Rock Band 4 Design Ideas
Now to the reason I started writing this: What would I do if put in charge of the Rock Band Franchise.

Below I have broken up my ideas into minor changes and expansion. Minor Changes are small changes that should be easily implemented in Rock Band 4 without too much hassle and would greatly improve at least my enjoyment of the game. Expansion on the other hand, is what I would like to see done with the game that involves a large portion of the game getting entirely revamped.

Minor Changes

Allow progression to be turned off. This prevents unwanted progression to be made if, for example, someone else is using your profile.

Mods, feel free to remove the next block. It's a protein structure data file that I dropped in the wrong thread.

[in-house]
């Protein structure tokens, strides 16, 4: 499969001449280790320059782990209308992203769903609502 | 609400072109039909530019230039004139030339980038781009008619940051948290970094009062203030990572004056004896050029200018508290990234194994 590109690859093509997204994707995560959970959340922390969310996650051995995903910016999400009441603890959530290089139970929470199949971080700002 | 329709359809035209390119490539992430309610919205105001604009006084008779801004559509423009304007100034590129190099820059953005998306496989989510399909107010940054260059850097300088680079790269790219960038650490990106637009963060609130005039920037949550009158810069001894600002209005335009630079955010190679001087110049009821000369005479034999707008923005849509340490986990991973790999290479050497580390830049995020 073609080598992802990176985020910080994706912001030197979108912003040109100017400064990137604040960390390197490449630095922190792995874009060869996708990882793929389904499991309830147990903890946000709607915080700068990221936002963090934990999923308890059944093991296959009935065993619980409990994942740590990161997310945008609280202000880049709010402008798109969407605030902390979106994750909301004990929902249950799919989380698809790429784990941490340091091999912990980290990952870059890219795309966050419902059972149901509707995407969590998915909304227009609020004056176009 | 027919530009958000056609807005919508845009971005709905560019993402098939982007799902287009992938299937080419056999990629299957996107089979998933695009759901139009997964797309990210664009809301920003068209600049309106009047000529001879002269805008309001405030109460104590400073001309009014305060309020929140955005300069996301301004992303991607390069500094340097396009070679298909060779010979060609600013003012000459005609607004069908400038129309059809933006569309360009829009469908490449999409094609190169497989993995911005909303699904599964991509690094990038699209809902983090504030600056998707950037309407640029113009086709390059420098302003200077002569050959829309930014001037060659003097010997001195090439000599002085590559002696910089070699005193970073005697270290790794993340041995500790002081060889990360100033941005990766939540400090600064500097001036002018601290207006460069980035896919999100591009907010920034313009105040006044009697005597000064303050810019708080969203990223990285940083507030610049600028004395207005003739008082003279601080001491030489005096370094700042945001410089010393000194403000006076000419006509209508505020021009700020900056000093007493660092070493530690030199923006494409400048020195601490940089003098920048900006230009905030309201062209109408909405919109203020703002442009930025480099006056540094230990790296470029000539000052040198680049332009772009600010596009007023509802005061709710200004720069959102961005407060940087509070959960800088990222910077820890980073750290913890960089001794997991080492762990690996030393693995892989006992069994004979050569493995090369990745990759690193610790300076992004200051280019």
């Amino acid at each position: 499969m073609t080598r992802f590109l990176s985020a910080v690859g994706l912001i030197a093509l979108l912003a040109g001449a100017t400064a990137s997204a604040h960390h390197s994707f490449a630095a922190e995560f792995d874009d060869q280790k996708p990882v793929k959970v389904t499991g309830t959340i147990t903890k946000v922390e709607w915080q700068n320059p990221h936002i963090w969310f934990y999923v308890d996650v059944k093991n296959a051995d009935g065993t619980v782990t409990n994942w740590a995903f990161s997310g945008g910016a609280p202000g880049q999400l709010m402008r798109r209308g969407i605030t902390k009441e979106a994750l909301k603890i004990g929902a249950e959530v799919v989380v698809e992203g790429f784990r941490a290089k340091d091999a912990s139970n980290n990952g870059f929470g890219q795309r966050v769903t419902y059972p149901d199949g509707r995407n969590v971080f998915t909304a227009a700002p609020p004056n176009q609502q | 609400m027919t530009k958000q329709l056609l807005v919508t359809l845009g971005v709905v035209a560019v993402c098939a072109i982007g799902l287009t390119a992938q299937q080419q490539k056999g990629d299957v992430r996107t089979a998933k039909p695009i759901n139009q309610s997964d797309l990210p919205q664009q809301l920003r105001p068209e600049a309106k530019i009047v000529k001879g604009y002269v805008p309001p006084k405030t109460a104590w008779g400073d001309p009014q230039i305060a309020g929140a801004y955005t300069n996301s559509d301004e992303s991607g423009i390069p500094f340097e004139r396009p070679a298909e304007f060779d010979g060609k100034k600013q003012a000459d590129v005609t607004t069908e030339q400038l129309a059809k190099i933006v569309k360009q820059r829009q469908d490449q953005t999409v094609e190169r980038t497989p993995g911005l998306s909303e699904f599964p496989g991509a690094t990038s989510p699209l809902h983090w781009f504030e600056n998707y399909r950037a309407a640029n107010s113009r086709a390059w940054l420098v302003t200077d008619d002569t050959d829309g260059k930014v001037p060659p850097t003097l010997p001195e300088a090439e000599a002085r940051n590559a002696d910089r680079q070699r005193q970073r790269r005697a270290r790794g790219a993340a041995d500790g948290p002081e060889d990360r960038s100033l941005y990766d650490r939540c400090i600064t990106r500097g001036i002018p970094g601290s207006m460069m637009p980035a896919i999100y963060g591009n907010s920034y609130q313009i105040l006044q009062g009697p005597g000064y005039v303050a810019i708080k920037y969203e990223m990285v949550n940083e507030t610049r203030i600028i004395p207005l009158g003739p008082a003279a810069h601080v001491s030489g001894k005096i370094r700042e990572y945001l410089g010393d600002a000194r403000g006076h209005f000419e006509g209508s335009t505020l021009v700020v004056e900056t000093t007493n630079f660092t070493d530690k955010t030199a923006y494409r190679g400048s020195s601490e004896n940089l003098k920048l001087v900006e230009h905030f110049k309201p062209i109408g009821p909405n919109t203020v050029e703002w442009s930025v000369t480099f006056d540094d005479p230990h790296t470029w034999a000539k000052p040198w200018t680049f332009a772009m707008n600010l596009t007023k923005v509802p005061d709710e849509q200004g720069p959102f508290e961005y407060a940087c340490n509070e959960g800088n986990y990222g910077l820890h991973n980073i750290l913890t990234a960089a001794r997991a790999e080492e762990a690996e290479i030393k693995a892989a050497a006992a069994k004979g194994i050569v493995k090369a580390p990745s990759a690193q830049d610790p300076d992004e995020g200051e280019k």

Career progression occurs only in Career Mode.
Allow a profile to have more than one band. This allows for solo play, as well as being in a number of bands with separate career progress.
Bring back the money system.
Separate the Rock Shop from My Closet as it was in Rock Band 2.
Add the ability to save outfits in a player's closet so they can quickly and easily change between preset appearances.

Expansion
Career Mode.

The player starts with a small selection of songs in their chosen genre. They can unlock more songs for themselves or their band by paying for the song rights to with in-game money. (All songs are always unlocked in Quick Play.)
The player starts with a small selection of venues. More venues are unlocked based on how many fans the player or band has.